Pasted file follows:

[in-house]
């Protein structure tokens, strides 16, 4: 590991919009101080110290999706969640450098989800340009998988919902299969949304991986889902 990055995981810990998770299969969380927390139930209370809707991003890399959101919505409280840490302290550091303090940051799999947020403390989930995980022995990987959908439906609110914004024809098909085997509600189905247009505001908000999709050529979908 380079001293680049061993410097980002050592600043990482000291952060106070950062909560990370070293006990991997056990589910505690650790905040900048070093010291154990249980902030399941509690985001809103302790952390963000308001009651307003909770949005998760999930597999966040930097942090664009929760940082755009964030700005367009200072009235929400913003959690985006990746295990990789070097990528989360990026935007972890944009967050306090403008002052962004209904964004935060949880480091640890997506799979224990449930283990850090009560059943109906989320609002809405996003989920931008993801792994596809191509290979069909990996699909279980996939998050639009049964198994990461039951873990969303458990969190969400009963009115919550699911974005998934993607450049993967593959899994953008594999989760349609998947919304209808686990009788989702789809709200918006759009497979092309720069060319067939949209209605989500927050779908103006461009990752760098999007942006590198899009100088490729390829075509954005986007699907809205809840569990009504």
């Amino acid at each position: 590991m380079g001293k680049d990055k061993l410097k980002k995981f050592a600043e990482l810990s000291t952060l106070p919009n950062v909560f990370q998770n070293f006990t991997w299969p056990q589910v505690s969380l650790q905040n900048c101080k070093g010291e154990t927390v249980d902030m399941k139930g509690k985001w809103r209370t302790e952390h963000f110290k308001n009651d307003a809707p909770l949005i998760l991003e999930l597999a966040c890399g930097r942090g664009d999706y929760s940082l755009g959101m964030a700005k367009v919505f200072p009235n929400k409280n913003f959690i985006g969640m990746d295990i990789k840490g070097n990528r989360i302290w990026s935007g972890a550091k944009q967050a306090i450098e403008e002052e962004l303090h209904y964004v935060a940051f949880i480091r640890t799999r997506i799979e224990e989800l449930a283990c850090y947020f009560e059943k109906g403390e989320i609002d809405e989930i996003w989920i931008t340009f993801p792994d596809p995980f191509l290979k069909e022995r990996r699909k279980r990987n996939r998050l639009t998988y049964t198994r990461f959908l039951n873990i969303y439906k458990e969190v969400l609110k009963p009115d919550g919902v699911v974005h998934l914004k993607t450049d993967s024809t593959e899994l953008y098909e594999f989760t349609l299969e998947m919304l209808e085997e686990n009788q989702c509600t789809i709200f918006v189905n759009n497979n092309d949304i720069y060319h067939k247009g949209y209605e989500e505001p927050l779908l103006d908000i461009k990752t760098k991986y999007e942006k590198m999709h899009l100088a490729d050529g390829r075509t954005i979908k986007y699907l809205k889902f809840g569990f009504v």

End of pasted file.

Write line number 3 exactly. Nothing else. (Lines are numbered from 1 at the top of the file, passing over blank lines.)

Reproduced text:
């Amino acid at each position: 590991m380079g001293k680049d990055k061993l410097k980002k995981f050592a600043e990482l810990s000291t952060l106070p919009n950062v909560f990370q998770n070293f006990t991997w299969p056990q589910v505690s969380l650790q905040n900048c101080k070093g010291e154990t927390v249980d902030m399941k139930g509690k985001w809103r209370t302790e952390h963000f110290k308001n009651d307003a809707p909770l949005i998760l991003e999930l597999a966040c890399g930097r942090g664009d999706y929760s940082l755009g959101m964030a700005k367009v919505f200072p009235n929400k409280n913003f959690i985006g969640m990746d295990i990789k840490g070097n990528r989360i302290w990026s935007g972890a550091k944009q967050a306090i450098e403008e002052e962004l303090h209904y964004v935060a940051f949880i480091r640890t799999r997506i799979e224990e989800l449930a283990c850090y947020f009560e059943k109906g403390e989320i609002d809405e989930i996003w989920i931008t340009f993801p792994d596809p995980f191509l290979k069909e022995r990996r699909k279980r990987n996939r998050l639009t998988y049964t198994r990461f959908l039951n873990i969303y439906k458990e969190v969400l609110k009963p009115d919550g919902v699911v974005h998934l914004k993607t450049d993967s024809t593959e899994l953008y098909e594999f989760t349609l299969e998947m919304l209808e085997e686990n009788q989702c509600t789809i709200f918006v189905n759009n497979n092309d949304i720069y060319h067939k247009g949209y209605e989500e505001p927050l779908l103006d908000i461009k990752t760098k991986y999007e942006k590198m999709h899009l100088a490729d050529g390829r075509t954005i979908k986007y699907l809205k889902f809840g569990f009504v």